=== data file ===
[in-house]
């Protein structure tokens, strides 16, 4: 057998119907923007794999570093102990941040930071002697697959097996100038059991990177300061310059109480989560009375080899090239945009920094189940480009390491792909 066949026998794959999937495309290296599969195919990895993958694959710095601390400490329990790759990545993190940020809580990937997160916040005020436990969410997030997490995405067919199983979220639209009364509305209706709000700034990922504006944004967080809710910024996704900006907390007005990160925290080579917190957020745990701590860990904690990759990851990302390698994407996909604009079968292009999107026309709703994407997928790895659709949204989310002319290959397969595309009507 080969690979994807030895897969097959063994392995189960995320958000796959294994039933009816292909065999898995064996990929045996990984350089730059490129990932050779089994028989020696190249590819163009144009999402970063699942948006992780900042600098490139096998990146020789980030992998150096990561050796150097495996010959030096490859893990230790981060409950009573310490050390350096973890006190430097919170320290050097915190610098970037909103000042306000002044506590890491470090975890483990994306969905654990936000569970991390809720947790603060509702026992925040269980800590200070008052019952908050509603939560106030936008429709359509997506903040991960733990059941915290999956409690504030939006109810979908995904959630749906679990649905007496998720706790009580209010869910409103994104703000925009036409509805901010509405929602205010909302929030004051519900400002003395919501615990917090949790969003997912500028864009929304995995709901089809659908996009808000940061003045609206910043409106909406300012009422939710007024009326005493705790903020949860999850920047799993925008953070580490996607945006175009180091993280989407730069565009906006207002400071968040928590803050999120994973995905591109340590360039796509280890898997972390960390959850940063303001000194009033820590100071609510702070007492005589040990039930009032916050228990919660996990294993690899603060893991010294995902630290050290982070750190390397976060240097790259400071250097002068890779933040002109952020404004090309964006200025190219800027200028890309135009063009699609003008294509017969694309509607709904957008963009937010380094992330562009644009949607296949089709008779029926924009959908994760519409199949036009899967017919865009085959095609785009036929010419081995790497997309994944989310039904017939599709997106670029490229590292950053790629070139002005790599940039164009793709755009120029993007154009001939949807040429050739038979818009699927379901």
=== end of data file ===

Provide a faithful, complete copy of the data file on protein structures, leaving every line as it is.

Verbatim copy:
[in-house]
């Protein structure tokens, strides 16, 4: 057998119907923007794999570093102990941040930071002697697959097996100038059991990177300061310059109480989560009375080899090239945009920094189940480009390491792909 066949026998794959999937495309290296599969195919990895993958694959710095601390400490329990790759990545993190940020809580990937997160916040005020436990969410997030997490995405067919199983979220639209009364509305209706709000700034990922504006944004967080809710910024996704900006907390007005990160925290080579917190957020745990701590860990904690990759990851990302390698994407996909604009079968292009999107026309709703994407997928790895659709949204989310002319290959397969595309009507 080969690979994807030895897969097959063994392995189960995320958000796959294994039933009816292909065999898995064996990929045996990984350089730059490129990932050779089994028989020696190249590819163009144009999402970063699942948006992780900042600098490139096998990146020789980030992998150096990561050796150097495996010959030096490859893990230790981060409950009573310490050390350096973890006190430097919170320290050097915190610098970037909103000042306000002044506590890491470090975890483990994306969905654990936000569970991390809720947790603060509702026992925040269980800590200070008052019952908050509603939560106030936008429709359509997506903040991960733990059941915290999956409690504030939006109810979908995904959630749906679990649905007496998720706790009580209010869910409103994104703000925009036409509805901010509405929602205010909302929030004051519900400002003395919501615990917090949790969003997912500028864009929304995995709901089809659908996009808000940061003045609206910043409106909406300012009422939710007024009326005493705790903020949860999850920047799993925008953070580490996607945006175009180091993280989407730069565009906006207002400071968040928590803050999120994973995905591109340590360039796509280890898997972390960390959850940063303001000194009033820590100071609510702070007492005589040990039930009032916050228990919660996990294993690899603060893991010294995902630290050290982070750190390397976060240097790259400071250097002068890779933040002109952020404004090309964006200025190219800027200028890309135009063009699609003008294509017969694309509607709904957008963009937010380094992330562009644009949607296949089709008779029926924009959908994760519409199949036009899967017919865009085959095609785009036929010419081995790497997309994944989310039904017939599709997106670029490229590292950053790629070139002005790599940039164009793709755009120029993007154009001939949807040429050739038979818009699927379901």